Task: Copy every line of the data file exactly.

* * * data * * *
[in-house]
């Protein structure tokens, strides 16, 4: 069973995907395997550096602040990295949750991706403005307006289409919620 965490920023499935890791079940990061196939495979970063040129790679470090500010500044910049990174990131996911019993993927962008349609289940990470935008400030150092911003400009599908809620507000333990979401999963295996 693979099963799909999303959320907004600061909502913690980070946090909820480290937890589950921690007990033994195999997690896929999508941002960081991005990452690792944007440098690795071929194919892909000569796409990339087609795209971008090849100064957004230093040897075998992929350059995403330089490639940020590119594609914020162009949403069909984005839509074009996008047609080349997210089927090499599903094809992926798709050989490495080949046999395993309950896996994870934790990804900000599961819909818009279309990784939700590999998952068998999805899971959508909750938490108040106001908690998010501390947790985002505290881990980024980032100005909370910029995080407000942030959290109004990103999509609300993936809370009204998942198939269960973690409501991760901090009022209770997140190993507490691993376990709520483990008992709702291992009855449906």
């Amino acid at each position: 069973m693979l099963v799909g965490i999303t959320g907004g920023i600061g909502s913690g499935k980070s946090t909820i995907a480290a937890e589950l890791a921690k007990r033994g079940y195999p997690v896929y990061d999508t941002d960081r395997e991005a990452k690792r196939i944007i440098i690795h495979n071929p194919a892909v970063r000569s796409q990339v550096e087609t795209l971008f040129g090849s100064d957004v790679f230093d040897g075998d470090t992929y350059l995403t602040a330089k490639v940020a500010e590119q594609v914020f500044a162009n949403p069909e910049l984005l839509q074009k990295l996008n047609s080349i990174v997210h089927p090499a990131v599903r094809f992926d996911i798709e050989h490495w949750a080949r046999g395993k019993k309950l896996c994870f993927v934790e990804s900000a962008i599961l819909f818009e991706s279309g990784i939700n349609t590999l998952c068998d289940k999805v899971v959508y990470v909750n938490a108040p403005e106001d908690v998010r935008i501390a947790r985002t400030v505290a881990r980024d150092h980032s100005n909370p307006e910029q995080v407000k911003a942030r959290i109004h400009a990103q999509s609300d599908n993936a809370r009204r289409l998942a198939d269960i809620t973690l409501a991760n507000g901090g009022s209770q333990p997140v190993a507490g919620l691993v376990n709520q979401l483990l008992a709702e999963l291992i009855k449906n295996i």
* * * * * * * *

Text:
[in-house]
């Protein structure tokens, strides 16, 4: 069973995907395997550096602040990295949750991706403005307006289409919620 965490920023499935890791079940990061196939495979970063040129790679470090500010500044910049990174990131996911019993993927962008349609289940990470935008400030150092911003400009599908809620507000333990979401999963295996 693979099963799909999303959320907004600061909502913690980070946090909820480290937890589950921690007990033994195999997690896929999508941002960081991005990452690792944007440098690795071929194919892909000569796409990339087609795209971008090849100064957004230093040897075998992929350059995403330089490639940020590119594609914020162009949403069909984005839509074009996008047609080349997210089927090499599903094809992926798709050989490495080949046999395993309950896996994870934790990804900000599961819909818009279309990784939700590999998952068998999805899971959508909750938490108040106001908690998010501390947790985002505290881990980024980032100005909370910029995080407000942030959290109004990103999509609300993936809370009204998942198939269960973690409501991760901090009022209770997140190993507490691993376990709520483990008992709702291992009855449906």
């Amino acid at each position: 069973m693979l099963v799909g965490i999303t959320g907004g920023i600061g909502s913690g499935k980070s946090t909820i995907a480290a937890e589950l890791a921690k007990r033994g079940y195999p997690v896929y990061d999508t941002d960081r395997e991005a990452k690792r196939i944007i440098i690795h495979n071929p194919a892909v970063r000569s796409q990339v550096e087609t795209l971008f040129g090849s100064d957004v790679f230093d040897g075998d470090t992929y350059l995403t602040a330089k490639v940020a500010e590119q594609v914020f500044a162009n949403p069909e910049l984005l839509q074009k990295l996008n047609s080349i990174v997210h089927p090499a990131v599903r094809f992926d996911i798709e050989h490495w949750a080949r046999g395993k019993k309950l896996c994870f993927v934790e990804s900000a962008i599961l819909f818009e991706s279309g990784i939700n349609t590999l998952c068998d289940k999805v899971v959508y990470v909750n938490a108040p403005e106001d908690v998010r935008i501390a947790r985002t400030v505290a881990r980024d150092h980032s100005n909370p307006e910029q995080v407000k911003a942030r959290i109004h400009a990103q999509s609300d599908n993936a809370r009204r289409l998942a198939d269960i809620t973690l409501a991760n507000g901090g009022s209770q333990p997140v190993a507490g919620l691993v376990n709520q979401l483990l008992a709702e999963l291992i009855k449906n295996i």